Bill Paine warned his daughter Cece not to park her Toyota Prius anywhere except her high school or their home, fearing thieves would steal the car’s catalytic converter.
“My dad was freaking out, like, ‘You can’t park it anywhere!’ and I was like, ‘No, it’s fine!’,” said Cece Paine, a former St. Ignatius College Preparatory student.
Then in February 2021, Paine, her father and her brother had been roller skating on the Great Highway when they came back to their parked car expecting to drive back to Marin with ease.
But when her father turned the ignition, they heard a strange noise from the engine.
“He put it in drive, and then he was like, ‘Our f****** catalytic converter got stolen!’” Paine said.
Paine is one of almost 800 victims of catalytic converter theft since 2021 in San Francisco, and new data from SFPD indicates that theft cases are on the rise.
And the citywide problem is getting worse—The Standard found through public records requests that catalytic converter thefts have increased in seven out of 10 SF police precincts.
Taraval’s police station zone is the worst affected area in the city, with 92 stolen catalytic converter reports so far this year, compared to 76 in 2021.
Ingleside saw the largest year-on-year increase, with an additional 25 thefts this year, totalling 67 in 2022 so far.
Other problem areas for the thefts include the Mission and Richmond districts, which have seen 51 and 41 thefts in 2022.
San Francisco Police information officer Kathryn Winters says the data is incomplete as the numbers are only collected from reports that contain the words “catalytic converter”; the total number of thefts is likely higher.
"Undercounting can occur. It is where an officer misspells or miswrites something, or uses another phrase like 'exhaust system'," Winters said.
Catalytic converters are an important part of a car’s exhaust system, which are required to pass a smog check unless your car was made before 1975.
The converter uses rare metals including rhodium, palladium and platinum as catalysts to neutralize harmful emissions. It is these valuable rare metals that make catalytic converters lucrative targets for thieves—who often sell the parts to junkyards.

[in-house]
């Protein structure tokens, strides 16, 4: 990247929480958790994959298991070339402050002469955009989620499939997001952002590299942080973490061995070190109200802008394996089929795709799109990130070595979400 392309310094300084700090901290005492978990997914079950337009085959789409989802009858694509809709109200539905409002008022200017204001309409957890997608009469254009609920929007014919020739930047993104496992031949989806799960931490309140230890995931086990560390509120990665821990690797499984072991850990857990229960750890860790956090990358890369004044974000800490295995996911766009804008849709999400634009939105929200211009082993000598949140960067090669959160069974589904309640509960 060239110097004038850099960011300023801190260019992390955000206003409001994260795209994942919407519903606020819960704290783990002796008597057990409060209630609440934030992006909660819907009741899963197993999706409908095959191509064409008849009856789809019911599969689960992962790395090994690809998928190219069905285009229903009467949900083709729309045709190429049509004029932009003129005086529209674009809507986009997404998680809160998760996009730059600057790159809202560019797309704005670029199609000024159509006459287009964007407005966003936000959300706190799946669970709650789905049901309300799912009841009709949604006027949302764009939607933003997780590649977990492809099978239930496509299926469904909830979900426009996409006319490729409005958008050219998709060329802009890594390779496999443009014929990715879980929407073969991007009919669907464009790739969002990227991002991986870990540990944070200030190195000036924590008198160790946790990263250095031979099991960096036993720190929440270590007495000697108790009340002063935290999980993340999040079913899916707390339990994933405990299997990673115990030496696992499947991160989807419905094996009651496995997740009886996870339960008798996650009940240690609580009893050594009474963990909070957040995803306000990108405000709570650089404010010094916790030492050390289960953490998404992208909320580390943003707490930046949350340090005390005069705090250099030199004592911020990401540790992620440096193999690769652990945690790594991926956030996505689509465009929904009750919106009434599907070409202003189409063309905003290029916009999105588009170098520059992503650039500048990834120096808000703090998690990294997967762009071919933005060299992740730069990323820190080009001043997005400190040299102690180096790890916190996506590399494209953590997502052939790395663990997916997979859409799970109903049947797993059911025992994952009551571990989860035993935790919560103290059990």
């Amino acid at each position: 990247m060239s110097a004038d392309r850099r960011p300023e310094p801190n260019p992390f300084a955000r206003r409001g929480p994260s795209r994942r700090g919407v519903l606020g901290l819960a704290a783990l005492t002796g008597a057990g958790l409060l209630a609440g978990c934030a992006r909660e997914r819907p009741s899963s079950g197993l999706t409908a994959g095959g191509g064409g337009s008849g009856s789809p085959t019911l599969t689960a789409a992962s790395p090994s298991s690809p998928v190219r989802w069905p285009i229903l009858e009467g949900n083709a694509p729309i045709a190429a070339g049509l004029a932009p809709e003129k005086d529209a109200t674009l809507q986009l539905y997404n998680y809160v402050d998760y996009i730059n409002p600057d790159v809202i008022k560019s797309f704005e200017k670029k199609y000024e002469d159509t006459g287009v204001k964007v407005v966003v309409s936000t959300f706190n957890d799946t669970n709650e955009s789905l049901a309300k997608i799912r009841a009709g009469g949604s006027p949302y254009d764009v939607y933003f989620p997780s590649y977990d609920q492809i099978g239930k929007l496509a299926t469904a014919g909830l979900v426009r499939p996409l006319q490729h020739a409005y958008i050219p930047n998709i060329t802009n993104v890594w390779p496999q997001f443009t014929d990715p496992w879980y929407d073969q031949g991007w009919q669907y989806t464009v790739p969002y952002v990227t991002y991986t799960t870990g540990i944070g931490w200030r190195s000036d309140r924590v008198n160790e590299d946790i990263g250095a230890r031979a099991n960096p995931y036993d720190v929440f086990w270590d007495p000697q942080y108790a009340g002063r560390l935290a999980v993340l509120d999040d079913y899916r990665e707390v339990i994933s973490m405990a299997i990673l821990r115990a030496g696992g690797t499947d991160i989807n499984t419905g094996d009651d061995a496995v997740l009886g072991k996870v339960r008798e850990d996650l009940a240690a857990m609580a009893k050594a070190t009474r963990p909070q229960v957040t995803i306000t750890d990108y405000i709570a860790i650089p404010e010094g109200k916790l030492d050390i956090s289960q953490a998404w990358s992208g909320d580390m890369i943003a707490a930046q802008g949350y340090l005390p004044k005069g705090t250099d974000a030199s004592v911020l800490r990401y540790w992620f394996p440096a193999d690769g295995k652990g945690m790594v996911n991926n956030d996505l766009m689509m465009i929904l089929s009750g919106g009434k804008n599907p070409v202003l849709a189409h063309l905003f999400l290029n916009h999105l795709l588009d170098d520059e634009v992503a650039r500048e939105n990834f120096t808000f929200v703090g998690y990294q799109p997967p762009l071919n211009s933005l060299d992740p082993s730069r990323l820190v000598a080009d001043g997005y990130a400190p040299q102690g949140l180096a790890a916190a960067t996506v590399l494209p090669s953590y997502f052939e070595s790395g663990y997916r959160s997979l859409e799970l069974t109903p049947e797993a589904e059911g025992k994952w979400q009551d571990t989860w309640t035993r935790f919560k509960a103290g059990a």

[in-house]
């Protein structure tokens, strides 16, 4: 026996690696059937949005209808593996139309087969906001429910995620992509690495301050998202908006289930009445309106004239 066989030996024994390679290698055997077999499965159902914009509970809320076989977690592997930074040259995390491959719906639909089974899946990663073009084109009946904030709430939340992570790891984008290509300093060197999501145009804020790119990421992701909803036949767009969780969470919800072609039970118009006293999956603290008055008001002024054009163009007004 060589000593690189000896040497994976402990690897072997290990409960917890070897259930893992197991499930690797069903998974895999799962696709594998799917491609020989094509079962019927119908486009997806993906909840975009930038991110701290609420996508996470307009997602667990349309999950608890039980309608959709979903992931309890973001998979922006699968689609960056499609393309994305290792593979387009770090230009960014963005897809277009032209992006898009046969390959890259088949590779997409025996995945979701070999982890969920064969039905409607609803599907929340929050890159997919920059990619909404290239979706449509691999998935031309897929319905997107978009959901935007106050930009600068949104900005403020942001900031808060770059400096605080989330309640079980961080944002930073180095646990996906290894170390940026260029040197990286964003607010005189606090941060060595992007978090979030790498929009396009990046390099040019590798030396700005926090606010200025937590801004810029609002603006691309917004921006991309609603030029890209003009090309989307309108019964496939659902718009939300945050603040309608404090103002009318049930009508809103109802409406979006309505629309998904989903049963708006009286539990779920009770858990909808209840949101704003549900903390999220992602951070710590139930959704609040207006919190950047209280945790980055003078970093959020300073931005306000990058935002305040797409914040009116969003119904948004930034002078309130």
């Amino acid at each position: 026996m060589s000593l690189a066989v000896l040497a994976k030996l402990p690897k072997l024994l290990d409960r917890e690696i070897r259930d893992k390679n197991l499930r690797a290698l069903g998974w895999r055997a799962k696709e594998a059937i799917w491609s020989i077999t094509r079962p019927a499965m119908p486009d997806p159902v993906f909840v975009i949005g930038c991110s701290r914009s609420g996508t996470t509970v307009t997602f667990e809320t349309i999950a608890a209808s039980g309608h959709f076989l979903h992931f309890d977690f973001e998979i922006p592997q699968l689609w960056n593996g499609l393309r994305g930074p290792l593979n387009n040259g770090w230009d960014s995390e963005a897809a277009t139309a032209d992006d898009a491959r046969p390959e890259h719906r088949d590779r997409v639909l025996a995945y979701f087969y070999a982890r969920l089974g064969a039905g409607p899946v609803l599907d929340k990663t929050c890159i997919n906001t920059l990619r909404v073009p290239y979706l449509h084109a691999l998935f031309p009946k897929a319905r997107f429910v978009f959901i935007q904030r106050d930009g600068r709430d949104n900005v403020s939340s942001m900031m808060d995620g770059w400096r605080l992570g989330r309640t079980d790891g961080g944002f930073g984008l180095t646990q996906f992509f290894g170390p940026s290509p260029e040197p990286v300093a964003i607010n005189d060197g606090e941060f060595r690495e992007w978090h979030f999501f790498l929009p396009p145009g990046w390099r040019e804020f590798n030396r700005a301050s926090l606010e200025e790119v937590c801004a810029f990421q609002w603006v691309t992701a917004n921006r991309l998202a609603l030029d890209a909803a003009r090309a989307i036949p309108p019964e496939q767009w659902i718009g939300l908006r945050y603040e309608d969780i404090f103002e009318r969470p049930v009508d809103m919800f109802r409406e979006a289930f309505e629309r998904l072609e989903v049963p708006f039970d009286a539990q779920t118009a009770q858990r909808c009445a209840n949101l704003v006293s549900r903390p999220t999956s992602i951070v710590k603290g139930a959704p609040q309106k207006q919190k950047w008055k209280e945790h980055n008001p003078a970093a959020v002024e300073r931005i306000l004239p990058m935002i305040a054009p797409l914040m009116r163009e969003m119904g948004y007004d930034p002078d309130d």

To prevent catalytic converter theft, the San Francisco Police Department recommends having the catalytic converter welded to your car’s frame or engraving your vehicle identification number (VIN) on the catalytic converter to alert a scrap dealer it may be a stolen converter.
Another way to protect your catalytic converter from theft includes metal shields that can be installed around the converter. They can be purchased directly from the manufacturer in some cases, like Toyota for example, or by third-party companies for Honda or Ford models.
If you can’t find a ready-to-order shield for your car, you can get one custom-made and installed by a shop that makes them in-house.
San Francisco’s Golden Auto Muffler and Brakes Center makes steel rebar cages that are bent around the converter and welded to the car’s frame to add theft protection.
Matt Owyang, a mechanic at the Folsom Street shop, believes the thefts increased when the pandemic hit.
Owyang said his shop installs one or two cages daily—while replacing five or more stolen catalytic converters every day.
“We saw thefts really tick up during the pandemic,” Owyang said. “It was happening before the pandemic, but it got a lot worse once Covid hit.”
Owyang’s cages cost roughly $500 each and take several hours to make.
The cage has worked so far for Cece Paine’s family, who had one put on the Prius shortly after the February 2021 incident.
“I think the cage worked, because it has never been stolen,” Paine said.
Garrett Leahy can be reached at email@example.com